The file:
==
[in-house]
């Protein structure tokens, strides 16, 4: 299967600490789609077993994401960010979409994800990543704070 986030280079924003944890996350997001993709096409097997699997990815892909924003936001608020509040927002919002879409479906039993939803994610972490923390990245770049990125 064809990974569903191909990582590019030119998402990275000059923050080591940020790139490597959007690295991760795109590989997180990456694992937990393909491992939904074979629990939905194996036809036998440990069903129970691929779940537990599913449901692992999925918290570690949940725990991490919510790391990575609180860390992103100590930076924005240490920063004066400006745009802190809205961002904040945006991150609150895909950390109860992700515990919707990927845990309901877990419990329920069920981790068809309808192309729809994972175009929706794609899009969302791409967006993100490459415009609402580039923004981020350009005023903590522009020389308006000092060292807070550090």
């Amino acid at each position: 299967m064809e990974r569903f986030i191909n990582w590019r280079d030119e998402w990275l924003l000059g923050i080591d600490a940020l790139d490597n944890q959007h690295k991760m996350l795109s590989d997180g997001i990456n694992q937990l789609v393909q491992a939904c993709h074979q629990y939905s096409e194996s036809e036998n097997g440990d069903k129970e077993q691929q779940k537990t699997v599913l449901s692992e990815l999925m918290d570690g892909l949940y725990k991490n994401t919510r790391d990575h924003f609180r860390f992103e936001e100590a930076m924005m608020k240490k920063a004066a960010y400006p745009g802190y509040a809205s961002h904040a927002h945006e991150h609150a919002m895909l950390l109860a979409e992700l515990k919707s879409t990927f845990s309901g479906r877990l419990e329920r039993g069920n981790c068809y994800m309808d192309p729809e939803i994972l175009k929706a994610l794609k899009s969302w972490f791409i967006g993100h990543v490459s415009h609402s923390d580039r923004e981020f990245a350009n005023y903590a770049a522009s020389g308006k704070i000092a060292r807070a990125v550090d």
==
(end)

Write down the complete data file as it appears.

[in-house]
């Protein structure tokens, strides 16, 4: 299967600490789609077993994401960010979409994800990543704070 986030280079924003944890996350997001993709096409097997699997990815892909924003936001608020509040927002919002879409479906039993939803994610972490923390990245770049990125 064809990974569903191909990582590019030119998402990275000059923050080591940020790139490597959007690295991760795109590989997180990456694992937990393909491992939904074979629990939905194996036809036998440990069903129970691929779940537990599913449901692992999925918290570690949940725990991490919510790391990575609180860390992103100590930076924005240490920063004066400006745009802190809205961002904040945006991150609150895909950390109860992700515990919707990927845990309901877990419990329920069920981790068809309808192309729809994972175009929706794609899009969302791409967006993100490459415009609402580039923004981020350009005023903590522009020389308006000092060292807070550090």
């Amino acid at each position: 299967m064809e990974r569903f986030i191909n990582w590019r280079d030119e998402w990275l924003l000059g923050i080591d600490a940020l790139d490597n944890q959007h690295k991760m996350l795109s590989d997180g997001i990456n694992q937990l789609v393909q491992a939904c993709h074979q629990y939905s096409e194996s036809e036998n097997g440990d069903k129970e077993q691929q779940k537990t699997v599913l449901s692992e990815l999925m918290d570690g892909l949940y725990k991490n994401t919510r790391d990575h924003f609180r860390f992103e936001e100590a930076m924005m608020k240490k920063a004066a960010y400006p745009g802190y509040a809205s961002h904040a927002h945006e991150h609150a919002m895909l950390l109860a979409e992700l515990k919707s879409t990927f845990s309901g479906r877990l419990e329920r039993g069920n981790c068809y994800m309808d192309p729809e939803i994972l175009k929706a994610l794609k899009s969302w972490f791409i967006g993100h990543v490459s415009h609402s923390d580039r923004e981020f990245a350009n005023y903590a770049a522009s020389g308006k704070i000092a060292r807070a990125v550090d």